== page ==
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Colorado River Basin States Inch Closer to Agreements on Drought Contingency Plan as Bureau of Reclamation Sets Deadline

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by L. William Staudenmaier

As members of the Colorado River Water Users’ Association gathered for their annual meeting in Las Vegas last week, the States of Arizona and California appeared to be making progress towards approving agreements needed to implement a basin-wide drought contingency plan or “DCP.”  It appears they are doing so just in time, with the Commissioner of the United States Bureau of Reclamation – Brenda Burman – using her speech at the meeting to announce a January 31, 2019 deadline for final completion of all necessary agreements to implement the DCP.

In the days before the Association’s meetings began, several agencies in Arizona and California took steps to approve aspects of their respective states’ participation in the DCP.  On December 6th, the Central Arizona Water Conservation District board of directors approved a motion supporting “key provisions” of Arizona’s plan.  Similarly, the Metropolitan Water District of Southern California approved California’s participation on December 11th, as did the Coachella Valley Water District’s board of directors.  However, more work remains to be done in both states.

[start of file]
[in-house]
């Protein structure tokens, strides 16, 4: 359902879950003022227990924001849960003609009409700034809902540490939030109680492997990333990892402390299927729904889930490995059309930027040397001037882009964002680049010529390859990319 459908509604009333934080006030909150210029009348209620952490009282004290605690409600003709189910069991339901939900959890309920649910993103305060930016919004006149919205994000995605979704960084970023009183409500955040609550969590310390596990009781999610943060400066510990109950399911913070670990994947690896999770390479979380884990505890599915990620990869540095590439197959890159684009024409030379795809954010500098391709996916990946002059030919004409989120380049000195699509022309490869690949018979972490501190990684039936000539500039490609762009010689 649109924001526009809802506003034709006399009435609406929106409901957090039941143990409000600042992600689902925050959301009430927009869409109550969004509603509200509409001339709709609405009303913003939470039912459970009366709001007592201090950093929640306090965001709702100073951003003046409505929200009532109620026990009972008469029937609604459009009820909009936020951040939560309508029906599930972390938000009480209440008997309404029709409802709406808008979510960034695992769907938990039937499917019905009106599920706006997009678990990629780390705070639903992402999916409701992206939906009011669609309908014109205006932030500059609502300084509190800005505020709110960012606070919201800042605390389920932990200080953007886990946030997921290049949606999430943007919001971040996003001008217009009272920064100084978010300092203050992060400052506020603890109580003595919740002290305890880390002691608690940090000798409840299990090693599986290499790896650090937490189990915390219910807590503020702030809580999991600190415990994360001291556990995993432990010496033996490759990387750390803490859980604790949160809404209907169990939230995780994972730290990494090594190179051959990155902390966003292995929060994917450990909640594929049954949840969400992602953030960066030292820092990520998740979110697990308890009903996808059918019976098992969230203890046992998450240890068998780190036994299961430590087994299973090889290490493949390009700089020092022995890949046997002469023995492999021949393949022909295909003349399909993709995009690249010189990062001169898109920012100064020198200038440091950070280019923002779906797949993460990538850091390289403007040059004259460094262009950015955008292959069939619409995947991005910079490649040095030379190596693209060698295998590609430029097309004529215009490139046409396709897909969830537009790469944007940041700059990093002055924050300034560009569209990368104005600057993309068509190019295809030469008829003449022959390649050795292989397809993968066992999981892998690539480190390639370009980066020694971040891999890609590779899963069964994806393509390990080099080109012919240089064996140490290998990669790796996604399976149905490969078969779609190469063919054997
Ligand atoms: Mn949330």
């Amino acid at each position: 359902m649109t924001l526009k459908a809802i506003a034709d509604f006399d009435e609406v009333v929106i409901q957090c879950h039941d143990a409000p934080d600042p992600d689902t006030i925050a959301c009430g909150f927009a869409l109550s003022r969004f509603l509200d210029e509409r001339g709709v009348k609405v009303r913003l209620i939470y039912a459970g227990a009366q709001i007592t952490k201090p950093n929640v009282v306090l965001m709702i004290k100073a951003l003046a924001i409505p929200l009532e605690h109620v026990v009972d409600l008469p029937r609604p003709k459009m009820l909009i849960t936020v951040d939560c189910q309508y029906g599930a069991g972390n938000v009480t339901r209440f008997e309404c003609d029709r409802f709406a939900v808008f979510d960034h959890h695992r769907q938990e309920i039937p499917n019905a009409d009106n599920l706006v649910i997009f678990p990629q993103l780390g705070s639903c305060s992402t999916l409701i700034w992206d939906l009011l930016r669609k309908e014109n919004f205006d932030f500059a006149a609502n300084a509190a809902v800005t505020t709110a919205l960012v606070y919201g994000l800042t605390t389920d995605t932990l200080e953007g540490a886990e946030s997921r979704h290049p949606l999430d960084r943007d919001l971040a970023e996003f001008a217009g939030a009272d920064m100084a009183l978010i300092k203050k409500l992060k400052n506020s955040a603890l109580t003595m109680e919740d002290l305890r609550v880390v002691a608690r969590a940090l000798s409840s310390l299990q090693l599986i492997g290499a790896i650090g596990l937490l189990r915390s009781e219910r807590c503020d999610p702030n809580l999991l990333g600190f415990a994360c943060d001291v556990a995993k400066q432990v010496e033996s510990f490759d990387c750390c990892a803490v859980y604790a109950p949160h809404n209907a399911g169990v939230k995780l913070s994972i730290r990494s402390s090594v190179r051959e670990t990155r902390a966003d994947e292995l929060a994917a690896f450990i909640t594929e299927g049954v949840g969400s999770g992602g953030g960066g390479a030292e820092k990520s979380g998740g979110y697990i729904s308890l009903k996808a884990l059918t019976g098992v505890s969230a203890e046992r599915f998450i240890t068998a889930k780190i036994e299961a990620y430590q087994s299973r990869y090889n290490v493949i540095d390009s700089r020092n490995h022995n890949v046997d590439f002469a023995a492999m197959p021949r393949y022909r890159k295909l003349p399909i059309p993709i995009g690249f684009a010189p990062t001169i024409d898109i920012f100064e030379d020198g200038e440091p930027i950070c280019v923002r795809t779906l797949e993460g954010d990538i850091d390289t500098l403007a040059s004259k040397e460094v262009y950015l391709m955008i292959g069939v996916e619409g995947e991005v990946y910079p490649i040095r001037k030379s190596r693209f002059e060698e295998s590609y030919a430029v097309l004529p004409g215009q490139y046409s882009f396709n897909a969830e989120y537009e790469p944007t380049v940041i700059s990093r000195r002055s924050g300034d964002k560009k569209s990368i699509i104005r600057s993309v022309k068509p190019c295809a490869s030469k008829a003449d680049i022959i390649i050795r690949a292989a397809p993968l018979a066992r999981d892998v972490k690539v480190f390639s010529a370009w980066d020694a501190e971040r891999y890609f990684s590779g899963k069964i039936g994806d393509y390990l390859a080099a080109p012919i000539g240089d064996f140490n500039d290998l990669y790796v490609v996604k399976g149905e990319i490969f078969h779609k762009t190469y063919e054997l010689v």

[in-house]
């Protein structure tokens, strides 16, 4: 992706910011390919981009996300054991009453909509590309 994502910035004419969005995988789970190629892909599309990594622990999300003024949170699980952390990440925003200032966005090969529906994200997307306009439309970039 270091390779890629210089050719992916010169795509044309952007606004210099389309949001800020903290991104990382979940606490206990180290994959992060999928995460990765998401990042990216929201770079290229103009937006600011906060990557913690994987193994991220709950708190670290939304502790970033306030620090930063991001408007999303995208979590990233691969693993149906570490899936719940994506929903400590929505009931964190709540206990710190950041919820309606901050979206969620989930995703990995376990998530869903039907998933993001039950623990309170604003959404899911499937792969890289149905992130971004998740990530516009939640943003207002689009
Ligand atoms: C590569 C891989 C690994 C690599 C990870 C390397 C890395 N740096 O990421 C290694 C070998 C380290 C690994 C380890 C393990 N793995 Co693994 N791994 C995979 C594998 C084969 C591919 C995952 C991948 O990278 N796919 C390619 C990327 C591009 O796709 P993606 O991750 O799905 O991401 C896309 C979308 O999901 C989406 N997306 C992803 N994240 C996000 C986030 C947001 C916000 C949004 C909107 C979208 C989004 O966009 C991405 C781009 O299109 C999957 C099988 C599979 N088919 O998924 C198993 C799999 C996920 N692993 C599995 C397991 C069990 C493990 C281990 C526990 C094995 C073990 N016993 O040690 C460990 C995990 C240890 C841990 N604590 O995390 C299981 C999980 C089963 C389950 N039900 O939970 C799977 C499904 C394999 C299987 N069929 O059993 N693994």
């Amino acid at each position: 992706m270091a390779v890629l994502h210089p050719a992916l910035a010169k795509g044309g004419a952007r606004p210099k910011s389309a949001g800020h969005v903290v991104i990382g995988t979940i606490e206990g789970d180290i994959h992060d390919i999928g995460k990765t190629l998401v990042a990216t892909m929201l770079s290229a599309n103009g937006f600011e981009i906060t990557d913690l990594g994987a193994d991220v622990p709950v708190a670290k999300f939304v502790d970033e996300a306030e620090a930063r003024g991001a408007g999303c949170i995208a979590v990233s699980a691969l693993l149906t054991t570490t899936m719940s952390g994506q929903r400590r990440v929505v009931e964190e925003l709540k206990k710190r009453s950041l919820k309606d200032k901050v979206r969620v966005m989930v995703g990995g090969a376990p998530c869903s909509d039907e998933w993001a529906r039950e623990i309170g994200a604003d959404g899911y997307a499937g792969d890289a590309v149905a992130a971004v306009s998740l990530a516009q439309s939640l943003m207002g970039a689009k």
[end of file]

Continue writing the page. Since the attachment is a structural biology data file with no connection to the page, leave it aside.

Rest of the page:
While Commissioner Burman welcomed the progress in Arizona and California, she bluntly warned that “we are quickly running out of time.”  She added that “close isn’t done, and we aren’t done.  Only done will protect this basin.”  She then set the January 31st deadline, stating that if Arizona and California have not finished their agreements by that date, the Department of the Interior will publish a notice in the Federal Register soliciting input from the seven basin states.  The states will have 30 days to submit proposals for specific DCP actions, and after that, “the department will take those submissions and decide on a course of action.”

Taking this ultimatum to heart, the Director of the Arizona Department of Water Resources announced on Monday a schedule for consideration of “exhibits” to Arizona’s DCP plan.  These exhibits will describe specific projects intended to develop “intentionally created surplus” water to be retained in Lake Mead.  Water levels in Lake Mead are critical as the Colorado Basin stands on the brink of its first formal shortage declaration in the history of federal regulation of the River.  By developing intentionally created surplus and retaining this water in Lake Mead, the Basin states hope to lessen the adverse impacts of the looming shortage.

The schedule announced by the Director includes tight deadlines for submittal of proposed exhibits to Arizona’s DCP plan, public comment on the proposed exhibits, at least one public meeting to discuss the proposed exhibits, and finally a process for sharing Arizona-approved exhibits with Arizona’s fellow lower-Basin states, California and Nevada.  All of these steps need to be completed before the end of January to meet Commissioner Burman’s deadline.  The next seven weeks will undoubtedly be intense and interested stakeholders should follow the process closely.